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Merry Abbitt Outlaw
New Discoveries - Introduction

It was not important that they survive.
What mattered was that they should bear
Some lineament or character,
Some affluence, if only half-perceived,
In the poverty of their words,
Of the planet of which they were part.

Wallace Stevens, “The Planet on the Table”

The great twentieth-century American poet Wallace Stevens wrote those lines about poetry, but they could easily speak to the ceramics discussed in this year’s New Discoveries. In this issue we learn of several survivors from our past and why they endured. Their importance lies in what they tell us of their worlds.

Al Luckenbach, Susan Tunick and Jay Shockley, and Bly Straube write about architectural ceramics dating from the mid-seventeenth to the mid-nineteenth centuries. From them we learn about decorative two-dimensional tiles made for interior spaces, as well as elaborate, relief-molded terracotta elements manufactured for building exteriors. All are rare witnesses to America’s architectural past and testify to the role of clay in providing both embellishment and structural support.

Kathryn Boxhorn, Rob Hunter and Hank Lutton, John Kille, and Ron Napier report on utilitarian ceramic survivors that represent the widely varied tastes and values of nineteenth-century Americans. Why did these containers—among them an archaeological example, a stoneware bottle already of considerable age when it was left behind in a Civil War hut—remain intact for so long? Was it to do with the type of ware, or the shape, or perhaps even the inscription? All of these vessels are marked in some way, and their markings reveal much about the worlds from which they came.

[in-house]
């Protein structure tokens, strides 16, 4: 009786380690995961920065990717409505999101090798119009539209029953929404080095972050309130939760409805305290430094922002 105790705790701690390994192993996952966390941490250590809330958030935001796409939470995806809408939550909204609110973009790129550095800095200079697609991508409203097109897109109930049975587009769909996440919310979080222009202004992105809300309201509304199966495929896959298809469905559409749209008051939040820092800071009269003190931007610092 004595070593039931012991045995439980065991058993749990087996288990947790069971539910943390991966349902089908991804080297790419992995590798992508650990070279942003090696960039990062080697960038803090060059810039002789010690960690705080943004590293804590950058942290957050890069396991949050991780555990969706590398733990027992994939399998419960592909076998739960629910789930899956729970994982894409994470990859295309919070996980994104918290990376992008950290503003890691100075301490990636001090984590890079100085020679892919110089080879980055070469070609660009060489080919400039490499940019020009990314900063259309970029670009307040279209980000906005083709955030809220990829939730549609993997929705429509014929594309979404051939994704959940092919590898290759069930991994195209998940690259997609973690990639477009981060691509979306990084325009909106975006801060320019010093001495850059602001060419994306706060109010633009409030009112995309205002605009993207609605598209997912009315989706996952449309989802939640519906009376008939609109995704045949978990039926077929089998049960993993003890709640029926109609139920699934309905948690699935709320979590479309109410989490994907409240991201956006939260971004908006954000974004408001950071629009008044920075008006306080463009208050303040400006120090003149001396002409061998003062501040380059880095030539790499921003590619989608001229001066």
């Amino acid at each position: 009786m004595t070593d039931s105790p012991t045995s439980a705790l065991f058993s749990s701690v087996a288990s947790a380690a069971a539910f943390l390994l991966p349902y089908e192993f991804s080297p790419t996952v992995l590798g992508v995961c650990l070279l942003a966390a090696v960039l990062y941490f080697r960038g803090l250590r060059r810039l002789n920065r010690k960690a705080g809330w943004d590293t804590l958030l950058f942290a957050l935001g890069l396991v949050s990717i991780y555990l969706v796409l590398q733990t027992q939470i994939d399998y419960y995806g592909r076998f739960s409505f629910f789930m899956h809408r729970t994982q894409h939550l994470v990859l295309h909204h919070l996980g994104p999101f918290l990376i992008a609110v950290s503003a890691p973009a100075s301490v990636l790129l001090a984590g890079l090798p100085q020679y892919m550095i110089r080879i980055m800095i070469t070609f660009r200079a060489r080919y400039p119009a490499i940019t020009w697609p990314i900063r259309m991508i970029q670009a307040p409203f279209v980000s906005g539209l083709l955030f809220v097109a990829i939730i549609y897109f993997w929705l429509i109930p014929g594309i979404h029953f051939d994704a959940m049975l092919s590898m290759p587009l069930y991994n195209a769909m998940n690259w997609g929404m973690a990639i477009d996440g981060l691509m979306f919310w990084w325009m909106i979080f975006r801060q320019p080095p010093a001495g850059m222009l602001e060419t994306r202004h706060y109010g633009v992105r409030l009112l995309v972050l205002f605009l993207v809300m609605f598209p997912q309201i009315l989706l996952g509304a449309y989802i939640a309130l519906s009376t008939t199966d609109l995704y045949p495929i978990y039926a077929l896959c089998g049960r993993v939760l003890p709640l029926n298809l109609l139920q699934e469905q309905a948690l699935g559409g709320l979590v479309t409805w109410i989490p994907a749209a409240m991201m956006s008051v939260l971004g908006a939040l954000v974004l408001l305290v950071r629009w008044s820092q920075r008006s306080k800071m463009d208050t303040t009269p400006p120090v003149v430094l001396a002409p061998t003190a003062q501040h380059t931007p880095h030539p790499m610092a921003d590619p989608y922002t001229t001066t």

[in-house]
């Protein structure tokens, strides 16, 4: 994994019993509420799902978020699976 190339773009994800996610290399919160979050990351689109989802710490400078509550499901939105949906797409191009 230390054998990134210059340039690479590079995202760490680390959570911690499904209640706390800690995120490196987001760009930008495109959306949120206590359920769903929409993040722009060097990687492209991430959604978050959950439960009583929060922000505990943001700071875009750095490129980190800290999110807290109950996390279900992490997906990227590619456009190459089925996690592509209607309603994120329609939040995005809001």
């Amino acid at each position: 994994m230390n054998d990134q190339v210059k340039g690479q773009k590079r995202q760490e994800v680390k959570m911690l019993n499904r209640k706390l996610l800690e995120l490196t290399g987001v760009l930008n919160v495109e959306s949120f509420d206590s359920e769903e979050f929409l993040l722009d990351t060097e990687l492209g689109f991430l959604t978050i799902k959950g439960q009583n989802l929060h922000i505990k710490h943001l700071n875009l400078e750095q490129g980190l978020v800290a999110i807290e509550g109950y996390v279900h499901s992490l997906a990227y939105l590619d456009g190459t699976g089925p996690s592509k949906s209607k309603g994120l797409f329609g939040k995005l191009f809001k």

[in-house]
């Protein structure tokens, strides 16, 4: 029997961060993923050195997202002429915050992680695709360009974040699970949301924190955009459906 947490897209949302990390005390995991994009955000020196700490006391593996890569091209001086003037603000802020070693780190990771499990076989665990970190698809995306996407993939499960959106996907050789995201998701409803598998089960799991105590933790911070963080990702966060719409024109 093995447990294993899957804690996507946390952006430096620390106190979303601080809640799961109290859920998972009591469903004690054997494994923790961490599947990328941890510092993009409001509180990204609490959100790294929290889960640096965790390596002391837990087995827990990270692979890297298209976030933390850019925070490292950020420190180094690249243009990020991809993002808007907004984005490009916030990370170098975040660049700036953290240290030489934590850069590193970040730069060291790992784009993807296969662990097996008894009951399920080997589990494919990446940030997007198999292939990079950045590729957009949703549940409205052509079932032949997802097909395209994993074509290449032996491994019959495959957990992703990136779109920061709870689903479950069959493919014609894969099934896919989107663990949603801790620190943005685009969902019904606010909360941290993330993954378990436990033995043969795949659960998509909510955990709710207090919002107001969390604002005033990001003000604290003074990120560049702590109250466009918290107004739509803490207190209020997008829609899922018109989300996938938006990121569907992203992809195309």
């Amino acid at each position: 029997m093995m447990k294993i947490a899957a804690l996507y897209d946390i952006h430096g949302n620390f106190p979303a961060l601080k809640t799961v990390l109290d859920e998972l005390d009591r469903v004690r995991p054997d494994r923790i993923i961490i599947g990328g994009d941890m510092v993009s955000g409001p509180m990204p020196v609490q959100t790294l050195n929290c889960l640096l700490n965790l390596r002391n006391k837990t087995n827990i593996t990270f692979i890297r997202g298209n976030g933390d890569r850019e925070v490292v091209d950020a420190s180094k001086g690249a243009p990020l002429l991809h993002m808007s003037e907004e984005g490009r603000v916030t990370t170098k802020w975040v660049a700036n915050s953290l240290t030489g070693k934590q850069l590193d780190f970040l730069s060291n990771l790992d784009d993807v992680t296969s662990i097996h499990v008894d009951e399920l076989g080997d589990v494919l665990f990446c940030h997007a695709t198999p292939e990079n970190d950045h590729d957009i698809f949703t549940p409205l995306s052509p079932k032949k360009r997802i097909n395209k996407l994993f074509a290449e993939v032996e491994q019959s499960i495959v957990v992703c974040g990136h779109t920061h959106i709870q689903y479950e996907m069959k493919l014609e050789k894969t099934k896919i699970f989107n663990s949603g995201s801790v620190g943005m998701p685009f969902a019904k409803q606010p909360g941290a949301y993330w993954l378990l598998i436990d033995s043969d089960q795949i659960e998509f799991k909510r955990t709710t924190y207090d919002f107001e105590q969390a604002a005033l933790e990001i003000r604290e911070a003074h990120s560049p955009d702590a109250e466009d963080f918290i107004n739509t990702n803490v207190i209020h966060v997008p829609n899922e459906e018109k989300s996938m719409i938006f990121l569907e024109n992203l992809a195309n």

Two contemporary American clay artists are also represented this year. Warren Bakley and Gerald Thiebolt have been working with clay for many years as associates in a San Diego clay studio. Strongly influenced by their backgrounds in design and architecture, their unique works are created to enhance interior and exterior spaces. Unlike the architectural examples from our past, their ceramics speak to us of the now.  But in times to come, it is hoped that their sensibilities will continue to speak “of the planet of which they were part.”

Ceramics in America 2006

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